Skylar vs. Chelsea Green
Another first-time match here, and Skylar’s the strong home-town favourite… apart from that one guy who went “Woo Woo Woo”. Don’t be that guy.
The match instantly spills to the outside as the pair rolled to the floor from the opening tie-up, breaking the lock-up in time to beat the count as they almost curtailed the match stupidly early. Waistlock switches come next as Skylar eventually took Green outside with headscissors… a baseball slide misses though as Chelsea’s tope connects… but Green throws Skylar back in and waits outside, eventually getting dropped with a cannonball off the apron.
Back inside, Green regains control by pulling down Skylar in the ropes, as she pulls out some lipstick – signifying the transformation into the “Hot Mess”. Some running knees knock Skylar down into the corner for a near-fall, before a diving clothesline put Skylar back down after she’d tried a sunset flip. With Chelsea adminising the referee for… reasons, she’s almost rolled up by Skylar, but Green’s right back in it, whipping Skylar head-first into the turnbuckle before a curb stomp drove her head into the bottom buckle.
Some clubbing forearms kept Green ahead, as Skyler was forced to fight out of a chinlock before duelling forearms sent both women down again. They resume with forearms as Skylar slowly edged ahead, coming back with a hiptoss knee strike, before a Meteora off the top almost produced the upset. Green just about catches Skylar with a low dropkick before she got all of a pump kick en route to an Unprettier… but Skylar escaped and hits a backcracker for a near-fall as you sensed the end was nigh.
Green just about hits a Destroyer for a near-fall, as she went back to the Unprettier, only for Skylar to counter with a Pedigree for the win – even though Green’s boot was clearly under the bottom rope. Sounds like a case for a Product… This was pretty decent, and it’s clear that WWR’s putting the proverbial rocket under Skylar. She’s improving, and hopefully things keep on that trajectory! ***¼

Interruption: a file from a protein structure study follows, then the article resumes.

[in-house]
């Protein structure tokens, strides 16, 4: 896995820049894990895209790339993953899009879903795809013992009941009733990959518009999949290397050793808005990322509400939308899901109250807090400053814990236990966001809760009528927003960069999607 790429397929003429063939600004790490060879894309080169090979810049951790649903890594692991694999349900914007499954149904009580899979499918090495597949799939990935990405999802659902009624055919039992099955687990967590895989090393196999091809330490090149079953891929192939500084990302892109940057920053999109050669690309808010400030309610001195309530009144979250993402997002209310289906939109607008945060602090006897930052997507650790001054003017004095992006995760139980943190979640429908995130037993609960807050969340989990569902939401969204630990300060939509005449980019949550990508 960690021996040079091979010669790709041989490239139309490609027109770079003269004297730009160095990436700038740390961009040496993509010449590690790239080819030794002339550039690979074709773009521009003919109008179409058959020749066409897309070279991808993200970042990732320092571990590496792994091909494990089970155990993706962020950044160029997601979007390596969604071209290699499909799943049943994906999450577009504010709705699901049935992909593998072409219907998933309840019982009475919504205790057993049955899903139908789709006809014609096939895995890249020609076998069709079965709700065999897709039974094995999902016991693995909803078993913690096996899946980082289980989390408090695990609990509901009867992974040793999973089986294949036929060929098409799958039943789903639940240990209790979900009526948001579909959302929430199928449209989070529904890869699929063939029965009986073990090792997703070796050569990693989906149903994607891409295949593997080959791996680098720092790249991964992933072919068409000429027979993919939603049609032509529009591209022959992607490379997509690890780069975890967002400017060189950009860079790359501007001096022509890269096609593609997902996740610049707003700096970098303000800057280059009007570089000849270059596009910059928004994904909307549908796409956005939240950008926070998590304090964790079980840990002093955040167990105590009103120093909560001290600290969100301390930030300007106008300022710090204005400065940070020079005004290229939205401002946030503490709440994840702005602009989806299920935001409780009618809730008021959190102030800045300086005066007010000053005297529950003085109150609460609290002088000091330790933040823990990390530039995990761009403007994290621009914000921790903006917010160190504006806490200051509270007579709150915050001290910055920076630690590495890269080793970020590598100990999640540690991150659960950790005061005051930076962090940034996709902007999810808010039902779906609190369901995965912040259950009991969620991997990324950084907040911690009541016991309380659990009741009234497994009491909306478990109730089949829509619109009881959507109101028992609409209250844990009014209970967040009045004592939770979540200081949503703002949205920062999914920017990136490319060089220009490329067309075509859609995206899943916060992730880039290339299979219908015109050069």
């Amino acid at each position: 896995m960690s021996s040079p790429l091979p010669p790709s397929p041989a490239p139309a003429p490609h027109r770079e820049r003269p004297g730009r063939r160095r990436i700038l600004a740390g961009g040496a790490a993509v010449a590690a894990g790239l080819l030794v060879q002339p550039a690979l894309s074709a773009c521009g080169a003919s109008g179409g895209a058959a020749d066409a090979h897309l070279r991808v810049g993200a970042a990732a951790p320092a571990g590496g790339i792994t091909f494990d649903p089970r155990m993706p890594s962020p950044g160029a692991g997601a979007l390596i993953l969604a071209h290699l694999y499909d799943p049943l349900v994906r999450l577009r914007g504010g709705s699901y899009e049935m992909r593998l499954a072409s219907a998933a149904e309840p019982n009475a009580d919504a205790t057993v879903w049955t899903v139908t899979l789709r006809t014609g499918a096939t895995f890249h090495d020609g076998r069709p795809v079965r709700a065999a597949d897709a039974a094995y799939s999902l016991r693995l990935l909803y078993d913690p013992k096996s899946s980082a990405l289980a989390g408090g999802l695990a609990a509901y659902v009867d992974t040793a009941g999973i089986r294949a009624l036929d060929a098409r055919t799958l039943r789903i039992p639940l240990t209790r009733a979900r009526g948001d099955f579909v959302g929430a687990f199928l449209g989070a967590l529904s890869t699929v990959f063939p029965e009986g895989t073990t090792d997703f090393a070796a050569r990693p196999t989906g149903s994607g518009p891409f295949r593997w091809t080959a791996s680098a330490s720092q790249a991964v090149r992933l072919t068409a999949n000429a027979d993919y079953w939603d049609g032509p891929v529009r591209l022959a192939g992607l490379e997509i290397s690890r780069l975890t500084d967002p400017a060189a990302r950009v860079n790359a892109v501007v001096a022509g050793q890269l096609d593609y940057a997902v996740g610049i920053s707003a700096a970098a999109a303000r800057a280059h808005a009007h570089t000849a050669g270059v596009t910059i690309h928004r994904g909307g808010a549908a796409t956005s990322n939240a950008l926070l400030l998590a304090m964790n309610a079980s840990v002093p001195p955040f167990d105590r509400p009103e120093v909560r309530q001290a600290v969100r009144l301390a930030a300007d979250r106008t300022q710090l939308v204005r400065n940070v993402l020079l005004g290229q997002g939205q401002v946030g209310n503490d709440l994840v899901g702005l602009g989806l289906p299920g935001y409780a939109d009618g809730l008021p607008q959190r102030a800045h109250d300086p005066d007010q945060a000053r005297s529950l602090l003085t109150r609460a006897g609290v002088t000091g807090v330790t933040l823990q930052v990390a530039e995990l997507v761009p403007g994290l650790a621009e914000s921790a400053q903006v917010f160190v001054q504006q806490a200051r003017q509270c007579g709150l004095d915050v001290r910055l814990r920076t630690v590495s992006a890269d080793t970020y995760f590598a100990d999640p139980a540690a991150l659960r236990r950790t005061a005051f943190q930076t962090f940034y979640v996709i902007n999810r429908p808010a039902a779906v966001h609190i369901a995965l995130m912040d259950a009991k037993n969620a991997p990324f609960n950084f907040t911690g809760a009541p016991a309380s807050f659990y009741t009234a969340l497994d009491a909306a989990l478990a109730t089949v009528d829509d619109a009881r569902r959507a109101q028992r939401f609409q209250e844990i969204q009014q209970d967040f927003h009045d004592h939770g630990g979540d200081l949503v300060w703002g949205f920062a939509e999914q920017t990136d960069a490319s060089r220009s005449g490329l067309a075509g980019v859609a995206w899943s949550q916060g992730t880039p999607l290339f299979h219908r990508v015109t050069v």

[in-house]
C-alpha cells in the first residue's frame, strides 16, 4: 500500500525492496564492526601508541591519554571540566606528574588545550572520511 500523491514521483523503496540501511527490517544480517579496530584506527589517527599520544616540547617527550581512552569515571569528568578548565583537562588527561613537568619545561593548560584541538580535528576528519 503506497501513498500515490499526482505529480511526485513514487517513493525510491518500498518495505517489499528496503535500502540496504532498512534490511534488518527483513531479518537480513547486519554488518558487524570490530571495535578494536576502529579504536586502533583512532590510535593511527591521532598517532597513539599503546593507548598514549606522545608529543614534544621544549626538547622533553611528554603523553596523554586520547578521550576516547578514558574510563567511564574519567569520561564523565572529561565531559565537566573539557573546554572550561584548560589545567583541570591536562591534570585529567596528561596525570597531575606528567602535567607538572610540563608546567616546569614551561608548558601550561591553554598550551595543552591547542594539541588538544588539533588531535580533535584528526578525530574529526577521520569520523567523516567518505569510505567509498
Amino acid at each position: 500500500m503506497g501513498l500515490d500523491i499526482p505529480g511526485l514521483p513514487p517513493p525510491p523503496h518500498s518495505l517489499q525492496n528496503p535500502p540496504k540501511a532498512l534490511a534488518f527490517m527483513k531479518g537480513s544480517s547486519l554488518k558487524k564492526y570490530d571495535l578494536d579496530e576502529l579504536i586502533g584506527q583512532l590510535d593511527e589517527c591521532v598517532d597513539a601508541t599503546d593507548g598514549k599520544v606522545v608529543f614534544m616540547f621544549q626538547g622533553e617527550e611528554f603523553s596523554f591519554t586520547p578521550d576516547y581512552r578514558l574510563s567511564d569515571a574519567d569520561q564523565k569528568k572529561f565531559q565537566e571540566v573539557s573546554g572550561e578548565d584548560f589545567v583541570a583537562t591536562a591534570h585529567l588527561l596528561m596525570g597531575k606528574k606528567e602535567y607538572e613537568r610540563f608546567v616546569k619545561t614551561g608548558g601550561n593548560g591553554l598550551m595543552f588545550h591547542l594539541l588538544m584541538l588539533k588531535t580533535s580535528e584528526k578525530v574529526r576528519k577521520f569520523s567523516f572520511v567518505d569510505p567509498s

Powerbomb.tv Independent Championship: Tessa Blanchard vs. Tracy Williams (c)
Another Powerbomb title defence here for “Hot Sauce”, who offered a handshake to Blanchard before the bell… only to have it kicked away. Setting the tempo, eh?
Williams goes for an armbar early, before switching out to go for Tessa’s knee as commentary mused about her partnership with David Starr in Beyond. It’s all one-way stuff here from Williams as he was outwrestling Blanchard, who was struggling with a takedown, as Williams countered with a headlock takedown before rolling her up into a half-nelson suplex.
A toe-hold from Williams keeps Tessa on the mat, as he looked for a crossface amid a sea of roll-ups as the pair ended up squaring off once more. Blanchard pulls Williams into the turnbuckles, but the advantage is short-lived as he tries to come back with a teardrop suplex, only for Tessa to roll him up for a near-fall. They’re back in the corner as Williams gets tripped between the ropes for a lungblower, landing a near-fall in the process.
A forearm to the back rocks Williams as Blanchard’s dropkick caught him in the lower back, again for a near-fall, before the teardrop suplex finally comes off, with Tessa scrambling into the corner for cover. She tries to fire back with chops, but it’s caught as he tried to counter back with a TKO. From there, Williams goes for a modified crossface, but Blanchard gets to the ropes, only to get dragged back into the ring as Williams goes for a suplex. Blanchard escaped that suplex and hits a full nelson into a swing-out facebuster for a near-fall, before she leapt off the top and misses. She keeps up with strikes only to get clotheslined by Williams.
A piledriver attempt sees Blanchard accidentally catch the referee – and using the ensuing distraction to low blow and cradle Williams for a near-fall. Picking up Williams, she looked for a DDT, before making do with a cutter… that doesn’t get the job done, so she heads up top again and leaps into a crossface, before rolling free… and into the path of a sickening piledriver as Williams retained. Another fun match – I was half-expecting interference here to keep the Starr/Janela-ish feud going, but this was kept clean(ish), and was all the better for it. ***½